Testbed Configuration and Testing Participants
The sound cards were tested on a testbed with the following configuration:
- Mainboard: ASUS A8R-MVP (Radeon Xpress 200 chipset)
- Processor: AMD dual-core Opteron 165 at 2.7 GHz
- System memory: Corsair CMXP-3200XL 2 GB
- Graphics card: Gainward Bliss 9800GTX
- Hard disk drives: Samsung SpinPoint S250 and Hitachi Deskstar T7K250
- Optical drives: Plextor Premium and BenQ DW1640
- Power supply: OCZ StealthXstream 2 (600 W)
- Audio interface: E-MU 1820
- Headphone amplifier: C.E.C. HD53-R80
- Headphones: Grado SR 325i
I will compare the Auzen X-Fi Bravura with the Auzen X-Fi Prelude 7.1 and the ASUS Xonar D2 as well as with the Creative PCI Express X-Fi Xtreme Audio which is based on the same CA0110 audio controller as the Bravura itself.
The PCI Express Xtreme Audio makes use of Asahi Kasei DACs instead of Cirrus Logic ones you can see on other Creative cards. An eight-channel AK4359 (106 dB DR, -94 dB THD) is responsible for the card’s line outputs and a stereophonic AK4388 (104 dB DR, -90 THD) for the headphone output. The converters of the other sound cards covered in this review have better specs. For example, the Bravura’s line outputs are serviced by an eight-channel CS4382A (110 dB DR, -100 dB THD), and a stereophonic AK4396 (117 dB DR, -99 dB THD) is responsible for its headphone output.
The analog-to-digital converters of the PCI Express Xtreme Audio were chosen regardless of the tradition, too. These are two stereophonic AK5358 ADCs with rather mediocre parameters (about -100 dB DR and -93 dB THD depending on the sampling rate). For example, a WM8782 chip with the same specs is only responsible for the front-panel microphone input in the Auzen Bravura and many other Creative products. On the other hand, the WM8775 chip in the line inputs of these cards is not much better in its specs and is far inferior to the parameters of their analog outputs.
Winding up this electronics-related part of the review, I want to take a look at the operation amplifiers employed in the playback sections of the sound cards.
The Auzen Bravura has three different opamp models and you can replace them in each of the five output channels. Thus, users of this sound card are offered a unique opportunity to evaluate the effect that opamps may have on sound quality without purchasing additional chips. The default configuration is like that: an LME49720NA in the headphone amplifier, an NJM4580 for the center and subwoofer and an NJM5532 for the rest of the output channels.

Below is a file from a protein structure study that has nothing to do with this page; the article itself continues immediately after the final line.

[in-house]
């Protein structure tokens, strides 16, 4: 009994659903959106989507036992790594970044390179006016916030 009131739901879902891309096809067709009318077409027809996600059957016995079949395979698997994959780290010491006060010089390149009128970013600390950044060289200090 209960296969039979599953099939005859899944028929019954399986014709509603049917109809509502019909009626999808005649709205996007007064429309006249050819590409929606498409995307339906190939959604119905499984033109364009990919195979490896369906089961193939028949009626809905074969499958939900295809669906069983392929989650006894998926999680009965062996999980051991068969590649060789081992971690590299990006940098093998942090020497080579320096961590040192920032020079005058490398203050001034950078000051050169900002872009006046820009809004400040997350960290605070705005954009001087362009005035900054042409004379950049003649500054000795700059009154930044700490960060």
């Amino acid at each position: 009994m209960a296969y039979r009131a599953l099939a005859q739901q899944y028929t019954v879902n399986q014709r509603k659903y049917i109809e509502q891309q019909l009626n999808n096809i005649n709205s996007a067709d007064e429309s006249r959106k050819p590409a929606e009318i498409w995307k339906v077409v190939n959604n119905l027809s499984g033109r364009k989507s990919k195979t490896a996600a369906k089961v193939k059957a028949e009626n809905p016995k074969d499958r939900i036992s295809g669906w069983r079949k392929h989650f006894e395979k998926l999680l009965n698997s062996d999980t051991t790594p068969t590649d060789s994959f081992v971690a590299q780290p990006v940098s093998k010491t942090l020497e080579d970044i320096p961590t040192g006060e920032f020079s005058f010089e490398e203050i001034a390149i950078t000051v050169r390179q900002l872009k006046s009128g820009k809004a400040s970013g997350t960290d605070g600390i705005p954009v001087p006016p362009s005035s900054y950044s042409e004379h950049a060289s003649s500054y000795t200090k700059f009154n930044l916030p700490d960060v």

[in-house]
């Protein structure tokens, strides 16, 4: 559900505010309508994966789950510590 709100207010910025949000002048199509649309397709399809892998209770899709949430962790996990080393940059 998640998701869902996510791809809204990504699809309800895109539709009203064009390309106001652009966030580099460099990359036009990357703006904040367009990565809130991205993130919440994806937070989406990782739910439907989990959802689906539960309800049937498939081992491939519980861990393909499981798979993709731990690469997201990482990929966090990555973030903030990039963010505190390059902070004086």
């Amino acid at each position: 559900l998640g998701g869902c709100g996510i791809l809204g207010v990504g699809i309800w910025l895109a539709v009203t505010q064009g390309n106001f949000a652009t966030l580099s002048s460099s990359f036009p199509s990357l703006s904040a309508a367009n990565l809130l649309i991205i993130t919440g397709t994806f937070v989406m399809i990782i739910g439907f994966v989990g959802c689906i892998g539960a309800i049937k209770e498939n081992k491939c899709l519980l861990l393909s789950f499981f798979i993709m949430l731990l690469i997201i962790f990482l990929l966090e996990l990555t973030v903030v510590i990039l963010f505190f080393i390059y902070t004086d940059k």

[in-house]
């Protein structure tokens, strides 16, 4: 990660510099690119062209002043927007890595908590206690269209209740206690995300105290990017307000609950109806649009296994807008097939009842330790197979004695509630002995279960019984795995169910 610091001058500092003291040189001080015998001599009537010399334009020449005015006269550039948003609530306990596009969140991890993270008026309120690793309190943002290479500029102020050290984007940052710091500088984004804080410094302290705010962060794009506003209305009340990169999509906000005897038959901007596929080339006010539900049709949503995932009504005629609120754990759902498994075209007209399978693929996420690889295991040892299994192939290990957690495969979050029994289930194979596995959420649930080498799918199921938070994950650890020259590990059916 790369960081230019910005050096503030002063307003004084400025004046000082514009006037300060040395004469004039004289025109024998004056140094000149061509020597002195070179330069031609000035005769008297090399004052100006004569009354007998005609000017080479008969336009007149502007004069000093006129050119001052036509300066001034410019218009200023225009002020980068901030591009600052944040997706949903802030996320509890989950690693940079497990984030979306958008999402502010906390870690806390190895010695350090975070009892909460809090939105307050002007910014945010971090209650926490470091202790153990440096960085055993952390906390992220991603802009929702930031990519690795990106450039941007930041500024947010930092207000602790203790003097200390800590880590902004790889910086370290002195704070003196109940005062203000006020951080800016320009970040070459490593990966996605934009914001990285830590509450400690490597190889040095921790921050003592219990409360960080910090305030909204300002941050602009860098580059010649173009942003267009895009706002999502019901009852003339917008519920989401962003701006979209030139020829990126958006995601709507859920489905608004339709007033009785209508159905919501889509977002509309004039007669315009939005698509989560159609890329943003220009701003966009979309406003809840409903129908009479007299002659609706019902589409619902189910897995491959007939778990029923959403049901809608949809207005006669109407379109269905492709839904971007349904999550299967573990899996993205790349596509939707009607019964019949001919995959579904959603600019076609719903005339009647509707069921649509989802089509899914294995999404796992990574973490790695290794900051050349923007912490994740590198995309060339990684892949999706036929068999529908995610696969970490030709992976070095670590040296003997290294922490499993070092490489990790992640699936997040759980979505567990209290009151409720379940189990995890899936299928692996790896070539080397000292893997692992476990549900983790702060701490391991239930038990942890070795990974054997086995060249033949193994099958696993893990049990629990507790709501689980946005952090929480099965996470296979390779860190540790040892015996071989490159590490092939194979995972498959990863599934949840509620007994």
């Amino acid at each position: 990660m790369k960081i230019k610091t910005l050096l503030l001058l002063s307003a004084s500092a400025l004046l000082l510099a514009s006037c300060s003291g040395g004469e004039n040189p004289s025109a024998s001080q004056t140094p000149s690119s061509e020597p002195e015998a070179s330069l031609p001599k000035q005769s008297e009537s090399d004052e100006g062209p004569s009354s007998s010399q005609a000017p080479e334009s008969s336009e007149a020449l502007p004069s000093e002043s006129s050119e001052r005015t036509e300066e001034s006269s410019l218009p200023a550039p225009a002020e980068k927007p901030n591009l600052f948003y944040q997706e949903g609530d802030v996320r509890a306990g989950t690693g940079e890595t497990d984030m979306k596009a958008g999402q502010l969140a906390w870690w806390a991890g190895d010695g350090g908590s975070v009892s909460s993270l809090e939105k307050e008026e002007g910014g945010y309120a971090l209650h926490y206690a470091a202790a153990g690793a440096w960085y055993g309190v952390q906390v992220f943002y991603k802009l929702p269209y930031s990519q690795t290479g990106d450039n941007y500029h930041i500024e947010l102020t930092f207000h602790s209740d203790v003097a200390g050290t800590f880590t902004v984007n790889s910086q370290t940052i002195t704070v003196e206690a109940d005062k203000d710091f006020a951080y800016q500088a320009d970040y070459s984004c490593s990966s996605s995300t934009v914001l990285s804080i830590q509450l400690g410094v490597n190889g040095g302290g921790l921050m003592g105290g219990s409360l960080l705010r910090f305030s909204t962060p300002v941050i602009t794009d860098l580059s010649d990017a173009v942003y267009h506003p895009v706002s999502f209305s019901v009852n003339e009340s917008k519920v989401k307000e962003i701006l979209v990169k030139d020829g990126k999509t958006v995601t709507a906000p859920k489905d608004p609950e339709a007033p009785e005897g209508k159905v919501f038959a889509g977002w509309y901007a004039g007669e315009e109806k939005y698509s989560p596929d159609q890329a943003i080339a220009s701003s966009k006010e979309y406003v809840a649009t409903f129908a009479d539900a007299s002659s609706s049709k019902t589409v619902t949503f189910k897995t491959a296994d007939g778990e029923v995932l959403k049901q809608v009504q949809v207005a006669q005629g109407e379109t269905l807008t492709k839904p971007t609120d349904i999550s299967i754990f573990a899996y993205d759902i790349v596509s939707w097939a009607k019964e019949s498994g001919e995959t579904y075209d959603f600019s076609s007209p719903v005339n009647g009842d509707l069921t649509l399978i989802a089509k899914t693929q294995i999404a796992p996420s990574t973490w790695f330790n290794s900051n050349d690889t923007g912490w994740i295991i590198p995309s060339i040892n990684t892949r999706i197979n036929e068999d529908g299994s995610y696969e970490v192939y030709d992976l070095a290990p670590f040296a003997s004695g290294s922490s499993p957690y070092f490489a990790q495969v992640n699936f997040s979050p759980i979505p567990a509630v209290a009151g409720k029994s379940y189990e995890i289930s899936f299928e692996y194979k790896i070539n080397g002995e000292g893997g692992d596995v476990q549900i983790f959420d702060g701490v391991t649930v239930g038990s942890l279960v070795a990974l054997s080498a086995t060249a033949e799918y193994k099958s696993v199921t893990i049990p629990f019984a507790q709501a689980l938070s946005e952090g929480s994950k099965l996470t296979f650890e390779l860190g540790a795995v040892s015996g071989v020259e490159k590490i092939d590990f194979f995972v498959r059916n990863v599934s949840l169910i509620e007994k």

Creative are more conservative in this respect and do not offer swappable opamps in their products. The PCI Express Xtreme Audio has NJM4556A opamps in the front channel of its line output as well as in the headphone output (for the front panel of the system case). It features very low distortions even at a 200-Ohm load. The rear channel is based on an NJM4558 which is not really meant for audio.
The table below summarizes the key specs of the abovementioned opamps together with those of a related model which was employed in the Creative X-Fi Elite Pro as well as in some E-MU products.
The specified distortion data for the LME49720 were gathered under special conditions, precluding us from directly comparing them to the New Japan Radio data. However, I can tell you that the LME49720 has a distortion level of less than 0.0001% in most applications. The NJM4556A is second best, ensuring the lowest level of distortions under harsher conditions than the rest of these chips. The downside of this opamp is its rather slow performance, resulting in a sudden growth of distortions at high frequencies. The NJM4580 has low distortions at low frequencies and is better high frequencies than the NJM4556, therefore I have no objections to Auzentech's installing it into the center and subwoofer channels. The use of the NJM5532 for the rest of the line outputs is questionable, though. We shall see shortly if this opamp should be replaced with something else.
Interestingly, there are four chips from New Japan Radio that are designed in an identical way but differ in their operation modes. The current balance is biased in the NJM4580 towards the input cascade. The NJM4558 can be viewed as a slowed-down NJM4556 with a weaker output cascade. The low operation current of this chip provokes such distortions that the manufacturer is ashamed of voicing the numbers. You can get a notion of them by the example of the NJM2068 which features the same circuit design and differs from the NJM4558 in slew rate and gain band product: the NJM2068 is declared to have a distortion level of 0.001% whereas the slower NJM4580 has a distortion level of 0.0005%.
Thus, we can see that the rear channels of the Creative PCI Express X-Fi Xtreme audio are inferior in quality to any components of the Auzen Bravura as well as of the rest of the sound cards I'm going to use in my tests. As for the front line output, I can’t make any predictions as yet.